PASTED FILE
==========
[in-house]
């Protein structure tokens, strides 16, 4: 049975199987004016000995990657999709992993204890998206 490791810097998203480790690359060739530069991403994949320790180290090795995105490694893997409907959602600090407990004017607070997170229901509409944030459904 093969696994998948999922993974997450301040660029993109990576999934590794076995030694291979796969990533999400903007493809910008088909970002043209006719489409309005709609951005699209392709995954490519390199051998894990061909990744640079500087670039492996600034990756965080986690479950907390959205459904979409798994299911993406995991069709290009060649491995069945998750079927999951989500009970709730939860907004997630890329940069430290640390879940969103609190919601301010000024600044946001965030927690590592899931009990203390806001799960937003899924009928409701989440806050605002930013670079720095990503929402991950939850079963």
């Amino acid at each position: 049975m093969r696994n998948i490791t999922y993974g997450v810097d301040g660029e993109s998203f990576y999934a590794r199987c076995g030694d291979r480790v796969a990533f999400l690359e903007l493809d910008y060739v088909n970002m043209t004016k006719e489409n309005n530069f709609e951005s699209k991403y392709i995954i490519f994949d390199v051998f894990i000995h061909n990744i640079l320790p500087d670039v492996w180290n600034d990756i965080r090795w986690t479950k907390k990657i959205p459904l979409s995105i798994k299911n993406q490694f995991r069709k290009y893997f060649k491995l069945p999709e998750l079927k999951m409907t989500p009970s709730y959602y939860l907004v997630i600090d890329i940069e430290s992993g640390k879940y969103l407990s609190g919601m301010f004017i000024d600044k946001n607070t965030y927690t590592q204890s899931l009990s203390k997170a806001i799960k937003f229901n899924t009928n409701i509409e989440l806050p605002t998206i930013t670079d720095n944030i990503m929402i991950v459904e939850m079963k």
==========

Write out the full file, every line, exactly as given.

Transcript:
[in-house]
């Protein structure tokens, strides 16, 4: 049975199987004016000995990657999709992993204890998206 490791810097998203480790690359060739530069991403994949320790180290090795995105490694893997409907959602600090407990004017607070997170229901509409944030459904 093969696994998948999922993974997450301040660029993109990576999934590794076995030694291979796969990533999400903007493809910008088909970002043209006719489409309005709609951005699209392709995954490519390199051998894990061909990744640079500087670039492996600034990756965080986690479950907390959205459904979409798994299911993406995991069709290009060649491995069945998750079927999951989500009970709730939860907004997630890329940069430290640390879940969103609190919601301010000024600044946001965030927690590592899931009990203390806001799960937003899924009928409701989440806050605002930013670079720095990503929402991950939850079963």
């Amino acid at each position: 049975m093969r696994n998948i490791t999922y993974g997450v810097d301040g660029e993109s998203f990576y999934a590794r199987c076995g030694d291979r480790v796969a990533f999400l690359e903007l493809d910008y060739v088909n970002m043209t004016k006719e489409n309005n530069f709609e951005s699209k991403y392709i995954i490519f994949d390199v051998f894990i000995h061909n990744i640079l320790p500087d670039v492996w180290n600034d990756i965080r090795w986690t479950k907390k990657i959205p459904l979409s995105i798994k299911n993406q490694f995991r069709k290009y893997f060649k491995l069945p999709e998750l079927k999951m409907t989500p009970s709730y959602y939860l907004v997630i600090d890329i940069e430290s992993g640390k879940y969103l407990s609190g919601m301010f004017i000024d600044k946001n607070t965030y927690t590592q204890s899931l009990s203390k997170a806001i799960k937003f229901n899924t009928n409701i509409e989440l806050p605002t998206i930013t670079d720095n944030i990503m929402i991950v459904e939850m079963k």